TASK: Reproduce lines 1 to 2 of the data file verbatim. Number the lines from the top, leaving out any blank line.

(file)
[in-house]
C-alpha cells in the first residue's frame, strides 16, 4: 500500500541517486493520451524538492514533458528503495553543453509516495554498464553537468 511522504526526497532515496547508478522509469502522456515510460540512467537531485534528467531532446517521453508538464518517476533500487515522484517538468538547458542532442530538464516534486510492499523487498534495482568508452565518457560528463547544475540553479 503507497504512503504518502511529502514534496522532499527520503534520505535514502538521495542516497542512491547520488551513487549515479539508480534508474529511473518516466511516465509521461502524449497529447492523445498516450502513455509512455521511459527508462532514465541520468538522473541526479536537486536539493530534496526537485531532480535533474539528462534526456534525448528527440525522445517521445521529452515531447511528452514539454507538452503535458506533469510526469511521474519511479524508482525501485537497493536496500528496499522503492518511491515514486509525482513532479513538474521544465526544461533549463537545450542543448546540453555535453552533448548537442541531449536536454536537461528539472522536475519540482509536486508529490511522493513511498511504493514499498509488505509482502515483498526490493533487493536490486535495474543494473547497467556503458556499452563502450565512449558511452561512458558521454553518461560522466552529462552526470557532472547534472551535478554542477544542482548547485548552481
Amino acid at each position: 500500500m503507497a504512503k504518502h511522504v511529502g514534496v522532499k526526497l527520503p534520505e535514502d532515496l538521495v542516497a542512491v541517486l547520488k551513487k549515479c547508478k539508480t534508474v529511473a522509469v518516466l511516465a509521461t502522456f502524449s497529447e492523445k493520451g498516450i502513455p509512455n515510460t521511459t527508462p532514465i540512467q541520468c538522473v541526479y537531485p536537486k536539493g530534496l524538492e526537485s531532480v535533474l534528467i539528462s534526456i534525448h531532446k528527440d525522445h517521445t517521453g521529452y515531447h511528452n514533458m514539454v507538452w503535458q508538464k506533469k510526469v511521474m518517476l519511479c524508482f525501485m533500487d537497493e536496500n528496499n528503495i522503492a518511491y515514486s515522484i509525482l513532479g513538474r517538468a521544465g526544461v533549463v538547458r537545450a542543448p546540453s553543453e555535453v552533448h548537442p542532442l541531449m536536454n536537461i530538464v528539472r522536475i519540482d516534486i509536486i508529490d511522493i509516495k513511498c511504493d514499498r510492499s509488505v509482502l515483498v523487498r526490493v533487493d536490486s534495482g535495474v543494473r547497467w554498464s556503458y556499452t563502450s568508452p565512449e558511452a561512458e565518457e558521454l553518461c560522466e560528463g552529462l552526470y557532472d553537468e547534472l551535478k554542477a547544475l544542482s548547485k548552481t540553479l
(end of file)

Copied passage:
[in-house]
C-alpha cells in the first residue's frame, strides 16, 4: 500500500541517486493520451524538492514533458528503495553543453509516495554498464553537468 511522504526526497532515496547508478522509469502522456515510460540512467537531485534528467531532446517521453508538464518517476533500487515522484517538468538547458542532442530538464516534486510492499523487498534495482568508452565518457560528463547544475540553479 503507497504512503504518502511529502514534496522532499527520503534520505535514502538521495542516497542512491547520488551513487549515479539508480534508474529511473518516466511516465509521461502524449497529447492523445498516450502513455509512455521511459527508462532514465541520468538522473541526479536537486536539493530534496526537485531532480535533474539528462534526456534525448528527440525522445517521445521529452515531447511528452514539454507538452503535458506533469510526469511521474519511479524508482525501485537497493536496500528496499522503492518511491515514486509525482513532479513538474521544465526544461533549463537545450542543448546540453555535453552533448548537442541531449536536454536537461528539472522536475519540482509536486508529490511522493513511498511504493514499498509488505509482502515483498526490493533487493536490486535495474543494473547497467556503458556499452563502450565512449558511452561512458558521454553518461560522466552529462552526470557532472547534472551535478554542477544542482548547485548552481